Venous thromboembolism following colorectal surgery for suspected or confirmed malignancy

Brenton Sanderson, Kerry Hitos, John P. Fletcher

Research output: Contribution to journalArticlepeer-review


Surgery for colorectal cancer conveys a high risk of venous thromboembolism (VTE). The effect of thromboprophylactic regimens of varying duration on the incidence of VTE was assessed in 417 patients undergoing surgery between 2005 and 2009 for colorectal cancer. Low-dose unfractionated heparin (LDUH) was used in 52.7% of patients, low-molecular-weight heparin (LMWH) in 35.3%, and 10.7% received LDUH followed by LMWH. Pharmacological prophylaxis was continued after hospitalisation in 31.6%. Major bleeding occurred in 4% of patients. The 30-day mortality rate was 1.9%. The incidence of symptomatic VTE from hospital admission for surgery to 12 months after was 2.4%. There were no in-hospital VTE events. The majority of events occurred in the three-month period after discharge, but there were VTE events up to 12 months, especially in patients with more advanced cancer and multiple comorbidities.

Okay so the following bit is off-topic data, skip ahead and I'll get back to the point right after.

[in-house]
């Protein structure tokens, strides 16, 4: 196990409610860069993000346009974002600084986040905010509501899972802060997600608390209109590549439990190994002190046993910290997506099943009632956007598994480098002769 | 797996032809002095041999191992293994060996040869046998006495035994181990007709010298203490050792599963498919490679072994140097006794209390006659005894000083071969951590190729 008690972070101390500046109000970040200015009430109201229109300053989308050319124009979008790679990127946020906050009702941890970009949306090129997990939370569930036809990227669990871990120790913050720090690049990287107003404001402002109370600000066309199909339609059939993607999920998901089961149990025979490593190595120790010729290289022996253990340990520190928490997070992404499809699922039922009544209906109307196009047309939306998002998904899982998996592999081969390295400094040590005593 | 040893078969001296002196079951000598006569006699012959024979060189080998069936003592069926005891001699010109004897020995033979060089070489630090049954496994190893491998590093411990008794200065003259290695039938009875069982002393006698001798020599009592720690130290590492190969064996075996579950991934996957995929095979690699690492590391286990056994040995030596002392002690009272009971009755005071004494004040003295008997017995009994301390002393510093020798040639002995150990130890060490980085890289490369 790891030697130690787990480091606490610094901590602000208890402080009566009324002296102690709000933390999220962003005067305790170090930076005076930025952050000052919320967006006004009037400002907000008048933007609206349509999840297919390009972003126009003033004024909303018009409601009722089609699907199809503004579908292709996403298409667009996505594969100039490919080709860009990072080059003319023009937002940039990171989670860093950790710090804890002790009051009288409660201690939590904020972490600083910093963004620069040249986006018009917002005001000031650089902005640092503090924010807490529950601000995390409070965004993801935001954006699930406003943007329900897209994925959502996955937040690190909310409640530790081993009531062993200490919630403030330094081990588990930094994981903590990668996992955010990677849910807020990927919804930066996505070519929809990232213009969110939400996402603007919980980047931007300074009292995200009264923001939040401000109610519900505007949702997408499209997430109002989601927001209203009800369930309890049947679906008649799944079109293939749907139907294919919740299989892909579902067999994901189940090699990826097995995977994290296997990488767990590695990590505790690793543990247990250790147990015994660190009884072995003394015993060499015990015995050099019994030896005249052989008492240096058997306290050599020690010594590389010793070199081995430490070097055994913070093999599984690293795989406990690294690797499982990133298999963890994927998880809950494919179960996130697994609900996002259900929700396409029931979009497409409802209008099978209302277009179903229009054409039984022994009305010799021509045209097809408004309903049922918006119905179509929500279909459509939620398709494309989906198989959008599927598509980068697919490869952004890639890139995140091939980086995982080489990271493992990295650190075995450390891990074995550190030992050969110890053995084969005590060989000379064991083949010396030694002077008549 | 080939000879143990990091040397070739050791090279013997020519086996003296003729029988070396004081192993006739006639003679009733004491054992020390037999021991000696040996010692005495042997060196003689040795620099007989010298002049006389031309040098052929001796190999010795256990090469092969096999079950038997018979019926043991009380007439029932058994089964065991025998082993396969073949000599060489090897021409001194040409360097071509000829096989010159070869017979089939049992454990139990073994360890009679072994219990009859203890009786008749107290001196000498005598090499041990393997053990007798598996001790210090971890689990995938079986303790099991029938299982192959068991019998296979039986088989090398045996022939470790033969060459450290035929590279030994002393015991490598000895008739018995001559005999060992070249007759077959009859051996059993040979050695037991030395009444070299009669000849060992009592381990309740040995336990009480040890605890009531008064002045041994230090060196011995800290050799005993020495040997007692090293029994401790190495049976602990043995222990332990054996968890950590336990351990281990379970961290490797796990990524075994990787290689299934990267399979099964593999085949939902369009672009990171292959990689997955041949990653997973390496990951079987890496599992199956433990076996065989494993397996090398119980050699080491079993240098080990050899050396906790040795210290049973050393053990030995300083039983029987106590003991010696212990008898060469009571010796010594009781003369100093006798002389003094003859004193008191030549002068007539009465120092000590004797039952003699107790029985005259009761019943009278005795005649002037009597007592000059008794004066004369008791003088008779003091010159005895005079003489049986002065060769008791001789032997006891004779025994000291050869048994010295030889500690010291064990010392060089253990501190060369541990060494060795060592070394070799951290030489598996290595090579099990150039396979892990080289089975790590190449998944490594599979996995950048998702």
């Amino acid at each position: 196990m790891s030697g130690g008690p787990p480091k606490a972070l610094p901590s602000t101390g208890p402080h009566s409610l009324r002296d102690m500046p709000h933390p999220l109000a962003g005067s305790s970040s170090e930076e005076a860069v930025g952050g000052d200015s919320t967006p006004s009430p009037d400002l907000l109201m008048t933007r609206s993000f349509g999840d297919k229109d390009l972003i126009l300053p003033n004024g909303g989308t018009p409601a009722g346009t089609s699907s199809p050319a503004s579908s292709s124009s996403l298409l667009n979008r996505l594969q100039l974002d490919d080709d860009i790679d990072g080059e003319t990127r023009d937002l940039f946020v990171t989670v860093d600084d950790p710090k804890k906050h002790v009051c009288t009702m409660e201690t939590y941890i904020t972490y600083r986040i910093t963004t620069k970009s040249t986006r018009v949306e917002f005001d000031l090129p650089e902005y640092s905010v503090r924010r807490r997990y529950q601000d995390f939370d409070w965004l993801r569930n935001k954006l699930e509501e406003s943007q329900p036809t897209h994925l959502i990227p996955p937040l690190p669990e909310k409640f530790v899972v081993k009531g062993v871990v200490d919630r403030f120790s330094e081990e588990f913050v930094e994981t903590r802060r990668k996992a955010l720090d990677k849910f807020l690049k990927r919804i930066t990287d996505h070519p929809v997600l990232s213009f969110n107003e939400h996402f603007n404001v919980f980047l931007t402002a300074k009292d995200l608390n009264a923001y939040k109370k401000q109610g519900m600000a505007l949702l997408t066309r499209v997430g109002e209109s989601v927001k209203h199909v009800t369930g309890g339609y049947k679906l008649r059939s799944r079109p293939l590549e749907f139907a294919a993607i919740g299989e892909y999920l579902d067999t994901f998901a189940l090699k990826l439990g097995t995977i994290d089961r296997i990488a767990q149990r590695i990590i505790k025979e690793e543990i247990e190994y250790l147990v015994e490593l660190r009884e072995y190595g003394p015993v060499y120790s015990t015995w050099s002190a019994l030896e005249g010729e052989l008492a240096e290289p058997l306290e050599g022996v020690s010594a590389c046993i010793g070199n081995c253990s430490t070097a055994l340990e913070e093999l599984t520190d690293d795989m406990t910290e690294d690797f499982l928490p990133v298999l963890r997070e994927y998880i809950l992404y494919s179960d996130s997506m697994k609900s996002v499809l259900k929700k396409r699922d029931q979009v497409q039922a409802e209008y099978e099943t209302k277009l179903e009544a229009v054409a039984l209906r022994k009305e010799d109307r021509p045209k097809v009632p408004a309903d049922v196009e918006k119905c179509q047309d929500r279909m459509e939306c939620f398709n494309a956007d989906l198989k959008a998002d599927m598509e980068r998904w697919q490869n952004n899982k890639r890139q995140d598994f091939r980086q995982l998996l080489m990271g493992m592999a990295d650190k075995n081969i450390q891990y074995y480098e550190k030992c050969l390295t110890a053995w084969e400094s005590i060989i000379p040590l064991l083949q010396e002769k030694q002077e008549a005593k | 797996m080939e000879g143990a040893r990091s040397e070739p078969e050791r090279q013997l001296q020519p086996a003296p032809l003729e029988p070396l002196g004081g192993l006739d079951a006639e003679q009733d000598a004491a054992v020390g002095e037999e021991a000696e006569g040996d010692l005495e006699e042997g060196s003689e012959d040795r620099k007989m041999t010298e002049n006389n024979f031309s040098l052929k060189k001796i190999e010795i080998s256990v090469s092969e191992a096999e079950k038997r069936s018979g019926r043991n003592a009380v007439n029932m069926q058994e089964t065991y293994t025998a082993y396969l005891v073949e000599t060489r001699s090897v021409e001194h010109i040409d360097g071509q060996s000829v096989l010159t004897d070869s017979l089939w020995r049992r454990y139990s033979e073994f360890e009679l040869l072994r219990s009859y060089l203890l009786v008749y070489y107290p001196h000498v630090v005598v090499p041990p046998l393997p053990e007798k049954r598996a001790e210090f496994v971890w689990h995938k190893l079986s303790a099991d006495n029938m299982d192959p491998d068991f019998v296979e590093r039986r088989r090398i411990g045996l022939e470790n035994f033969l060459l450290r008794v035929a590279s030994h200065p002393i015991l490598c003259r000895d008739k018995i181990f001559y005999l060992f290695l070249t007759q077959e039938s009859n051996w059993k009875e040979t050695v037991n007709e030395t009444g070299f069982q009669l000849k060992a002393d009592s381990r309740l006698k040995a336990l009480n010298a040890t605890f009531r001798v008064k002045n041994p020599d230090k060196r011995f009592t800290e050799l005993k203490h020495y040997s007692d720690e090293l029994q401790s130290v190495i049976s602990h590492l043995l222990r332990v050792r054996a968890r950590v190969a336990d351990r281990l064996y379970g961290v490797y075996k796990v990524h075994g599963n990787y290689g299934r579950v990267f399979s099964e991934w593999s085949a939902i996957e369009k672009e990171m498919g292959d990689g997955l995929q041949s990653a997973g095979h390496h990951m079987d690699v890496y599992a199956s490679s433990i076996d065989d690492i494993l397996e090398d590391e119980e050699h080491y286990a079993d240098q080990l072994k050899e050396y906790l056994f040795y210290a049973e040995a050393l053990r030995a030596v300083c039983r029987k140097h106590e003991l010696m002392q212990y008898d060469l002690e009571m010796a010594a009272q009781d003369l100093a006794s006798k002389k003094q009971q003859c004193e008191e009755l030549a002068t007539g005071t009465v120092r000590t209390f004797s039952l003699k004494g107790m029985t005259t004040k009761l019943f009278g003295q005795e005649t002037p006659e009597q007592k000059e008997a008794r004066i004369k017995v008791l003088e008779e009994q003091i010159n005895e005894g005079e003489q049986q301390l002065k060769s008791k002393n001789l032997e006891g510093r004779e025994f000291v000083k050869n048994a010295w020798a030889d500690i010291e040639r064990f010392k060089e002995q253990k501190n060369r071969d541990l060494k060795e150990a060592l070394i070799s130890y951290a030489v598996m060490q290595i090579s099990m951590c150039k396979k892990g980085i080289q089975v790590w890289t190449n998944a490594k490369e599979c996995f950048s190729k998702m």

Original languageEnglish
Article number828030
Pages (from-to)1-5
Number of pages5
Publication statusPublished - 2011
Externally publishedYes


Dive into the research topics of 'Venous thromboembolism following colorectal surgery for suspected or confirmed malignancy'. Together they form a unique fingerprint.

Cite this